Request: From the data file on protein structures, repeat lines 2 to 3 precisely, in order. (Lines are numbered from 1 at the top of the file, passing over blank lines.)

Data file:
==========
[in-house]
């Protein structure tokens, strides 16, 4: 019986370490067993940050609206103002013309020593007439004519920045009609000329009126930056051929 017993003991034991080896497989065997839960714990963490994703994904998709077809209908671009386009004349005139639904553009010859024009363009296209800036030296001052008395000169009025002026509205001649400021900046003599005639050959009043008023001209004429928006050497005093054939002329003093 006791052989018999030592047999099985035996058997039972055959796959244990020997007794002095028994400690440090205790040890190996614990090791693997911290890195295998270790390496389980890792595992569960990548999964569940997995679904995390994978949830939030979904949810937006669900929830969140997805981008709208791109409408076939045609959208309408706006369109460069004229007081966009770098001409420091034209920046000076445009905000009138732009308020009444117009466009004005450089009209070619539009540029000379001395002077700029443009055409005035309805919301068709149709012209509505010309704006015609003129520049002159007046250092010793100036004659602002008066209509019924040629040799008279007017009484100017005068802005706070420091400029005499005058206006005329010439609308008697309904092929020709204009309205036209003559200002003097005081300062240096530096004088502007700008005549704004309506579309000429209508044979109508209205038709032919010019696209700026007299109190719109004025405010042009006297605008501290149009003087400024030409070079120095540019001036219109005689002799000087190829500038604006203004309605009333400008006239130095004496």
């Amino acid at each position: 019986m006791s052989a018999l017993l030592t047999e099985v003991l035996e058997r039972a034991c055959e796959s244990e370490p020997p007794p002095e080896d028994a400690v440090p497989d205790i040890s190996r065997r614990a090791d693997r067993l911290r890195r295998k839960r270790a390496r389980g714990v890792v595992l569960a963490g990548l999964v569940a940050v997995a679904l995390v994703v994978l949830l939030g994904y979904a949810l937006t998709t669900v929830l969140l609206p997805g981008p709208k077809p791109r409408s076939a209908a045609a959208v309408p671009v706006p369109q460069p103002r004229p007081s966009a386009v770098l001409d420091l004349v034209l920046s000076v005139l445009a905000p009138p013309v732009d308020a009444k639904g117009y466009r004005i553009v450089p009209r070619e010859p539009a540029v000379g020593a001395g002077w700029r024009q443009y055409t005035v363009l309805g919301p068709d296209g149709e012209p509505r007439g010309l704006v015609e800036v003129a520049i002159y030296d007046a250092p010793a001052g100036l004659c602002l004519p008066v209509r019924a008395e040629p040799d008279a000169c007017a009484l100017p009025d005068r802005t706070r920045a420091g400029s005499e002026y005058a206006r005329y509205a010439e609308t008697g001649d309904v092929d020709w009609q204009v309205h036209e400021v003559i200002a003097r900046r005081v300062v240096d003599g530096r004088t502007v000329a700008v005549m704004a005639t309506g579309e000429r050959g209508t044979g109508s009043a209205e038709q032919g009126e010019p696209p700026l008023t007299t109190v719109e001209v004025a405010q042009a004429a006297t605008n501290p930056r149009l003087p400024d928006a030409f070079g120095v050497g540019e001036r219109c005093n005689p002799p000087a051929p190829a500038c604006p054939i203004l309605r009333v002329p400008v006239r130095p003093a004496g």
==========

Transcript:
């Protein structure tokens, strides 16, 4: 019986370490067993940050609206103002013309020593007439004519920045009609000329009126930056051929 017993003991034991080896497989065997839960714990963490994703994904998709077809209908671009386009004349005139639904553009010859024009363009296209800036030296001052008395000169009025002026509205001649400021900046003599005639050959009043008023001209004429928006050497005093054939002329003093 006791052989018999030592047999099985035996058997039972055959796959244990020997007794002095028994400690440090205790040890190996614990090791693997911290890195295998270790390496389980890792595992569960990548999964569940997995679904995390994978949830939030979904949810937006669900929830969140997805981008709208791109409408076939045609959208309408706006369109460069004229007081966009770098001409420091034209920046000076445009905000009138732009308020009444117009466009004005450089009209070619539009540029000379001395002077700029443009055409005035309805919301068709149709012209509505010309704006015609003129520049002159007046250092010793100036004659602002008066209509019924040629040799008279007017009484100017005068802005706070420091400029005499005058206006005329010439609308008697309904092929020709204009309205036209003559200002003097005081300062240096530096004088502007700008005549704004309506579309000429209508044979109508209205038709032919010019696209700026007299109190719109004025405010042009006297605008501290149009003087400024030409070079120095540019001036219109005689002799000087190829500038604006203004309605009333400008006239130095004496």
């Amino acid at each position: 019986m006791s052989a018999l017993l030592t047999e099985v003991l035996e058997r039972a034991c055959e796959s244990e370490p020997p007794p002095e080896d028994a400690v440090p497989d205790i040890s190996r065997r614990a090791d693997r067993l911290r890195r295998k839960r270790a390496r389980g714990v890792v595992l569960a963490g990548l999964v569940a940050v997995a679904l995390v994703v994978l949830l939030g994904y979904a949810l937006t998709t669900v929830l969140l609206p997805g981008p709208k077809p791109r409408s076939a209908a045609a959208v309408p671009v706006p369109q460069p103002r004229p007081s966009a386009v770098l001409d420091l004349v034209l920046s000076v005139l445009a905000p009138p013309v732009d308020a009444k639904g117009y466009r004005i553009v450089p009209r070619e010859p539009a540029v000379g020593a001395g002077w700029r024009q443009y055409t005035v363009l309805g919301p068709d296209g149709e012209p509505r007439g010309l704006v015609e800036v003129a520049i002159y030296d007046a250092p010793a001052g100036l004659c602002l004519p008066v209509r019924a008395e040629p040799d008279a000169c007017a009484l100017p009025d005068r802005t706070r920045a420091g400029s005499e002026y005058a206006r005329y509205a010439e609308t008697g001649d309904v092929d020709w009609q204009v309205h036209e400021v003559i200002a003097r900046r005081v300062v240096d003599g530096r004088t502007v000329a700008v005549m704004a005639t309506g579309e000429r050959g209508t044979g109508s009043a209205e038709q032919g009126e010019p696209p700026l008023t007299t109190v719109e001209v004025a405010q042009a004429a006297t605008n501290p930056r149009l003087p400024d928006a030409f070079g120095v050497g540019e001036r219109c005093n005689p002799p000087a051929p190829a500038c604006p054939i203004l309605r009333v002329p400008v006239r130095p003093a004496g």